Why do the pros always catch them and why do some anglers consistently outfish others? Do they have secret baits, secret spots, secret techniques? We all want to believe there are hidden secrets to catching bass but in reality there really are none.
Many years ago when I first started tournament fishing, there were some secrets because back then you could keep things quiet and have a few tricks to yourself. Nowadays with the Internet, demands for and access to information in the networked world we live in makes it much harder to hold onto secrets. Sure, it was a simpler time back then and sure, the modern age of bass fishing and technology has paved the way for young hungry anglers to fish like seasoned pros but there still is no substitute to what I consider to be my “top secrets” to being a better angler.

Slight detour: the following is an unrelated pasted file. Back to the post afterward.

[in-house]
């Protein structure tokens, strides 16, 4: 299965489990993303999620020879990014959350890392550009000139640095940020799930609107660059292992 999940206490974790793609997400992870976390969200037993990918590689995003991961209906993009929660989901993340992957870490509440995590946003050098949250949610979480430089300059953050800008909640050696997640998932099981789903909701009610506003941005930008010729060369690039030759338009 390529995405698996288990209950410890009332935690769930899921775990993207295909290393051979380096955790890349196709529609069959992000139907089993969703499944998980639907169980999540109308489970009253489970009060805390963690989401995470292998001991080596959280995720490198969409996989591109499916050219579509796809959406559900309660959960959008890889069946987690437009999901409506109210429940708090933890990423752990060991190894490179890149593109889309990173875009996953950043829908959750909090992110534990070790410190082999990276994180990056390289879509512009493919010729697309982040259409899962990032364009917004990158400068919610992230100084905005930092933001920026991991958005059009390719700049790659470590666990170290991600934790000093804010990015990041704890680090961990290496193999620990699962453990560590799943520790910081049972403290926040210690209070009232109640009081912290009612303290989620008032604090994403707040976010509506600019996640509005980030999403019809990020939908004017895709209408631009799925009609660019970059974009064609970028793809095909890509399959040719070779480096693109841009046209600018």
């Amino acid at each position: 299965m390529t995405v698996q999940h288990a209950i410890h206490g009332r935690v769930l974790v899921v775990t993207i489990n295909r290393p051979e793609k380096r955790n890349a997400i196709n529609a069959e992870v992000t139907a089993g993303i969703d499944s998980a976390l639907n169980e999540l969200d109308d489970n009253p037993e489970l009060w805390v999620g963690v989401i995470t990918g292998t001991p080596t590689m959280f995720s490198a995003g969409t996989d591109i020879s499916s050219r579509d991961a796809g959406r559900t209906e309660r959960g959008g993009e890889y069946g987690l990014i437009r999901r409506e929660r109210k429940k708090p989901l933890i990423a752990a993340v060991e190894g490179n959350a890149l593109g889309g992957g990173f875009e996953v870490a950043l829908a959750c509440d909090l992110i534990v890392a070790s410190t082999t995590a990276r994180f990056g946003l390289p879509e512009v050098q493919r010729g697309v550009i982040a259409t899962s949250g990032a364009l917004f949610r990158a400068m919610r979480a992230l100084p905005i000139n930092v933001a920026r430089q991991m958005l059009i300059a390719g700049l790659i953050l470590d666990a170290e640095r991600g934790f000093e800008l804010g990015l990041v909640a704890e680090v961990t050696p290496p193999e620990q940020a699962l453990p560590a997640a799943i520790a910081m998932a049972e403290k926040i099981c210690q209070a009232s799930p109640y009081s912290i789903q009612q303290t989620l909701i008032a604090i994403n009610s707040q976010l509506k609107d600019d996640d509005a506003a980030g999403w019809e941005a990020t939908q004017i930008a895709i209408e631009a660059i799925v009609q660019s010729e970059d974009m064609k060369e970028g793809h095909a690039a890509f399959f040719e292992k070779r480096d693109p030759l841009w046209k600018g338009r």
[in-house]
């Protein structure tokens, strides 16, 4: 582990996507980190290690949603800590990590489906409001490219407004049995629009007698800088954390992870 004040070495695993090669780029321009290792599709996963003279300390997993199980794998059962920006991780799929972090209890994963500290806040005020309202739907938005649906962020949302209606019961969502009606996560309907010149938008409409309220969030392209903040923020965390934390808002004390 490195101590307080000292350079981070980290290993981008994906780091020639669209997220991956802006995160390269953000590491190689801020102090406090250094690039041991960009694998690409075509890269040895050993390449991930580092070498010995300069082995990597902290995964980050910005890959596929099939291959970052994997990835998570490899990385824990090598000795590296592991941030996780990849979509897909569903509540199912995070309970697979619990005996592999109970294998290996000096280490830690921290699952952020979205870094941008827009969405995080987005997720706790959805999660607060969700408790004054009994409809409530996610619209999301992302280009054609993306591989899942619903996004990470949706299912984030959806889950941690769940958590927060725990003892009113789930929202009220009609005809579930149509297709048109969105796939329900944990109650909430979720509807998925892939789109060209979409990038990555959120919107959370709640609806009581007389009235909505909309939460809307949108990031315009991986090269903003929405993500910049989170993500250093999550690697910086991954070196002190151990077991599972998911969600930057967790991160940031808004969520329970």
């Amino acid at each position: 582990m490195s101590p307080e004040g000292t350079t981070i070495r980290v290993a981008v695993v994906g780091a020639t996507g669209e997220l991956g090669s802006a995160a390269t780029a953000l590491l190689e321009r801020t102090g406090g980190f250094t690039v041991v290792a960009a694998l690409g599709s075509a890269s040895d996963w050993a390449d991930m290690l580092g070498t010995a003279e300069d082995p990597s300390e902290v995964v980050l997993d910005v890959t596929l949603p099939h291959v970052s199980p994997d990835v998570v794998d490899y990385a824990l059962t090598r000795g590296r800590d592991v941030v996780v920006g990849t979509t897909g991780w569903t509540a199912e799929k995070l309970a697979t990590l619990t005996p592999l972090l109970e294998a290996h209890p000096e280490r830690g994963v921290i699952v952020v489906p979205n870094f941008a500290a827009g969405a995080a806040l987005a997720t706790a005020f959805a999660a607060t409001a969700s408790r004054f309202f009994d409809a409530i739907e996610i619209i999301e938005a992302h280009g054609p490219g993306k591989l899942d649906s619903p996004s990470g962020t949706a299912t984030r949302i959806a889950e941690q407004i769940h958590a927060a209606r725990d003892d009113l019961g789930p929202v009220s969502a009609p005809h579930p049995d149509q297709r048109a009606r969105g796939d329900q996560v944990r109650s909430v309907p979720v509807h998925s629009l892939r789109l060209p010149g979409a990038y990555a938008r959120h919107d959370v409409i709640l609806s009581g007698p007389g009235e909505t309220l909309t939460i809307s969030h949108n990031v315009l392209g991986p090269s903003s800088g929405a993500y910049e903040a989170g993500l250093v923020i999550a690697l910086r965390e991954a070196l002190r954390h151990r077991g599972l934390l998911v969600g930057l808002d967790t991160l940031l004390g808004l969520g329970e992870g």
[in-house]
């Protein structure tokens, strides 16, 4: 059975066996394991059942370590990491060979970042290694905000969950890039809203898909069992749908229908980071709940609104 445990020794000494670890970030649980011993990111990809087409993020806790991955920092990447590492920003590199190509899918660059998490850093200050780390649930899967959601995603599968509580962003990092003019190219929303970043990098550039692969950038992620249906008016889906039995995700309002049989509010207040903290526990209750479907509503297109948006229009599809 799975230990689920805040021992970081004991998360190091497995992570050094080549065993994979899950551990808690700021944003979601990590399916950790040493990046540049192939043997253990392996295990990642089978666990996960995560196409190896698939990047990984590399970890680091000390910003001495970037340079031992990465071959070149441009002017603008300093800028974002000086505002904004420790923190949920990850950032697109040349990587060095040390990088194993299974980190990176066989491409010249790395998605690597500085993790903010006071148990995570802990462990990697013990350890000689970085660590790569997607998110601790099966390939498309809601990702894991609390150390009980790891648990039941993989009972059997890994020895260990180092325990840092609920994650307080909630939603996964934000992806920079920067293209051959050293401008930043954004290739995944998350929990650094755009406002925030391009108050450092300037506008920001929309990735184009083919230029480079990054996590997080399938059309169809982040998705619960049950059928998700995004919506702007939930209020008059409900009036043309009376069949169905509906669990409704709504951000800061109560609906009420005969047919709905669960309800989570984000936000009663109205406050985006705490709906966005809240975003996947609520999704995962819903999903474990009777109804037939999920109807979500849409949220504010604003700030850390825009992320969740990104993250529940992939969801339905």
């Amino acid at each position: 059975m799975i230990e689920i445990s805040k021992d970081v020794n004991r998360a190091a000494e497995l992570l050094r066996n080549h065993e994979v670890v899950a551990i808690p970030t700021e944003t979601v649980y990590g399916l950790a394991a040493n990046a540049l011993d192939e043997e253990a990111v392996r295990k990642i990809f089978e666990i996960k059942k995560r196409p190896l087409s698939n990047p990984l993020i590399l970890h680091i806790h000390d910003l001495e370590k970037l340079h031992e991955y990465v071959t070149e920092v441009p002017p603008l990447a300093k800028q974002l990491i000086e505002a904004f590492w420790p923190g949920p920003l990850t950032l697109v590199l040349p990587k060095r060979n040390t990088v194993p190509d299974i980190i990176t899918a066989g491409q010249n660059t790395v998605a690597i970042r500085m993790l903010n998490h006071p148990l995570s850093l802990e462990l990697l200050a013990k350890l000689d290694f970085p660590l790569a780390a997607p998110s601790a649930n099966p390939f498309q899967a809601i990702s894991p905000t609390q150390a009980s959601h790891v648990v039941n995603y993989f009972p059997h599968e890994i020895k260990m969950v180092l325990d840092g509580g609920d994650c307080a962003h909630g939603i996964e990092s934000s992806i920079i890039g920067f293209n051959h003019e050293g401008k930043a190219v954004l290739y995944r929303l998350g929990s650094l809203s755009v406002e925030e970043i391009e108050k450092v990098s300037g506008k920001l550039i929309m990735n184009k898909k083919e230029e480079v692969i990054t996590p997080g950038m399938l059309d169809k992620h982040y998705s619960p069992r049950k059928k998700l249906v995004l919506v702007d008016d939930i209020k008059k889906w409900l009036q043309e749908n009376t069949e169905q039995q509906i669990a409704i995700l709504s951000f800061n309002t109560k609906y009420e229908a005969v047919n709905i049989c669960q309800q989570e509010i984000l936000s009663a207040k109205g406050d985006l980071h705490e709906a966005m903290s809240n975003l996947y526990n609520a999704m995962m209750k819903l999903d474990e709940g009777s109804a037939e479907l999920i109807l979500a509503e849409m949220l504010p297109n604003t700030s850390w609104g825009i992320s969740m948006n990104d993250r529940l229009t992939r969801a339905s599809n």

#1 Understand Seasonal Bass Patterns
You can’t catch fish unless you find fish and understanding basic seasonal bass patterns is a must for locating bass. Understanding how the majority of the bass in any given body of water react to seasonal changes and where they will most likely be is a real key to success. Understanding seasonal patterns also helps a great deal in being able to dismiss where fish probably won’t be – eliminating time spend looking for fish and increasing productivity.
#2 Force Yourself to Learn New Techniques